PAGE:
CASH FOR CANE TOADS: Gympie farmers agree with the proposed 10c scheme.
CASH FOR CANE TOADS: Gympie farmers agree with the proposed 10c scheme.

Cash for cane toads: What Gympie farmers think of 10c scheme

A BOUNTY on cane toads, which would reward their capture and delivery to collection points, could go a long way to ridding the Gympie region of the poisonous pests.


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Steve Dickson MP and Pauline Hanson MP One Nation election commitments.
One Nation leader Pauline Hanson has proposed for a 10c scheme on cane toads. Patrick Woods

Under the federally-funded plan to be run in the Northern Territory, Queensland, NSW, and Western Australia, 10c would be paid for each toad, which would be taken to council collection zones where they would be put it a freezer to be killed.

Kandanga producer, Bruno Gabbana said he saw both sides of the argument but stressed it wouldn't be feasible.


Kandanga producer Bruno Gabbana has mixed feelings about the proposed 10c cane toad bounty.
Kandanga producer Bruno Gabbana agrees with the 10c bounty on cane toads. Philippe Coquerand

"The cane toads should be destroyed because they cause a lot of problems for people with sugar canes and crops," Mr Gabbana said.

"If you don't look after your produce, the cane toads will make a big mess."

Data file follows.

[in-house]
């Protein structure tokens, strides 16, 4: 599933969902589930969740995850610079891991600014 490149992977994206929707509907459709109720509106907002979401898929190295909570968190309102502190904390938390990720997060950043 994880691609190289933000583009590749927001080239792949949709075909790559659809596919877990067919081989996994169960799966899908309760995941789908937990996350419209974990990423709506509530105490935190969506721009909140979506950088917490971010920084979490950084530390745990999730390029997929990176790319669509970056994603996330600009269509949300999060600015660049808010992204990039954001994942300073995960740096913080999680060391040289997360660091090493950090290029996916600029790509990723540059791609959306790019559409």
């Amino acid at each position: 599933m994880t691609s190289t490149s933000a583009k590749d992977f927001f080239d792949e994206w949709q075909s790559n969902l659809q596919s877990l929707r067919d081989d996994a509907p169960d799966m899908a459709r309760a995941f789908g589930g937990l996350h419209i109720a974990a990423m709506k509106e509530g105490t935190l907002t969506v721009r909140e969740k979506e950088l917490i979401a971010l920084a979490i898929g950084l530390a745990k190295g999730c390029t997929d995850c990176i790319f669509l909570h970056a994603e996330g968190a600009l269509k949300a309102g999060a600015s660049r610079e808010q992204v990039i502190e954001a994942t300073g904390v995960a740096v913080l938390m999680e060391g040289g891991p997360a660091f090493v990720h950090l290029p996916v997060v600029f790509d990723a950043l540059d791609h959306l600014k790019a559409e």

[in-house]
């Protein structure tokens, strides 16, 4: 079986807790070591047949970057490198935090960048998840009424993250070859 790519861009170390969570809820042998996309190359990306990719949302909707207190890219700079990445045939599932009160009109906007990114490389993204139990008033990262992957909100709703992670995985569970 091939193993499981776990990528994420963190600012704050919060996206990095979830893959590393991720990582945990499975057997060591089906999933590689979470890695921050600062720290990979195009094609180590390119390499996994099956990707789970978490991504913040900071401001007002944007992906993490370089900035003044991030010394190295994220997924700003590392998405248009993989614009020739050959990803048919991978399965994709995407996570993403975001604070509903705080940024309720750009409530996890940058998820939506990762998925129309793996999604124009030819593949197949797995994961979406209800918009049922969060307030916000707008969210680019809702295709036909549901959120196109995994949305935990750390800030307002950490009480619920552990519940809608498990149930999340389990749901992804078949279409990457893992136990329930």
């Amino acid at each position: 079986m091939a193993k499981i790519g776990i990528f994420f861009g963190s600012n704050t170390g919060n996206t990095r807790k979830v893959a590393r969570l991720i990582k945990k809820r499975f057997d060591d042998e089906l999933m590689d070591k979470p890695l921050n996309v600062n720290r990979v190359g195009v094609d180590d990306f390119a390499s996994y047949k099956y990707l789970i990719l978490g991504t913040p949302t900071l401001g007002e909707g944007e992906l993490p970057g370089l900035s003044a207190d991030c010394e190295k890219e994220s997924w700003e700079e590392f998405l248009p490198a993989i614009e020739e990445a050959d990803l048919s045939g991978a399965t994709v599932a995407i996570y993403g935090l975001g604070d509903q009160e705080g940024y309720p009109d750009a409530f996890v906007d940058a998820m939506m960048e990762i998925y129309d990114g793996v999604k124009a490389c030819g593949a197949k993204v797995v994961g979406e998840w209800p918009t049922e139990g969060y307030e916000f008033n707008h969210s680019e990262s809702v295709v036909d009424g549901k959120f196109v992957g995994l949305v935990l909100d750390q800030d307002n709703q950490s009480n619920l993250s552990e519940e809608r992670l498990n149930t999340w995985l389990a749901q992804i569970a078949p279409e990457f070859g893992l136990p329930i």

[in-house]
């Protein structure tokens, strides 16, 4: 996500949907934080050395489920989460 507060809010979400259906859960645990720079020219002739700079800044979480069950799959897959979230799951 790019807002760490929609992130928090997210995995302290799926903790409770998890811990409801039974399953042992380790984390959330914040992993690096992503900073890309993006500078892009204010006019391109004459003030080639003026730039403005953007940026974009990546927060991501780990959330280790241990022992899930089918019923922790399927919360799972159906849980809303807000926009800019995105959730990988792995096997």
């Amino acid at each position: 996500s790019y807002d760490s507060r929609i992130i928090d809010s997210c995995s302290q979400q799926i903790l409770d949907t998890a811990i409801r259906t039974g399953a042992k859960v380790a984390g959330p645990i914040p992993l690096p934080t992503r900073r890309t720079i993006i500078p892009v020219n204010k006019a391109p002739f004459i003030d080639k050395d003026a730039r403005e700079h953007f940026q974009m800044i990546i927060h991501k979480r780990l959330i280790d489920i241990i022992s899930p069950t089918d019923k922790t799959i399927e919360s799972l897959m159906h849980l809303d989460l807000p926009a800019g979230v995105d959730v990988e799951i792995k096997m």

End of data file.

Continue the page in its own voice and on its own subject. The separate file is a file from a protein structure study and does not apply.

Mr Gabbana said the 10c scheme isn't the best option.

"People are doing everything they can to get change, it's like the plastic can rebate system, if you collect it, you'll receive 10c," he said.

"We've got heaps of cane toads here in Gympie, particularly all over Queensland."

The personal struggle for Mr Gabbana is when toads decide to jump all over his vegetable garden, destroying his produce.

"They don't eat the food, but they are capable of squashing everything," he said.


Kandanga producer Bruno Gabbana.
Kandanga producer Bruno Gabbana agrees with the 10c scheme for catching cane toads. Philippe Coquerand

Lime producer Jennie Collette believes the 10c rebate on cane toads is great for the community.

"When we were kids we collected cane toads for science experiments," she said.

"Anything to get rid of a pest is a welcome initiative.

"It depends on how it will work, you just can't have people walking on your property and cleaning up cane toads, how do you regulate where they collect the toads from.

Mrs Collette said she has no problem with people getting paid to clean up cane toads.

"It's not a lot of money to retire on, but it's a start," she said.

"I reckon they should do other pests, not just toads.

"Or complete projects around the town like road side cleaning, something that will benefit the township."

It is estimated there are 200 million cane toads in Australia.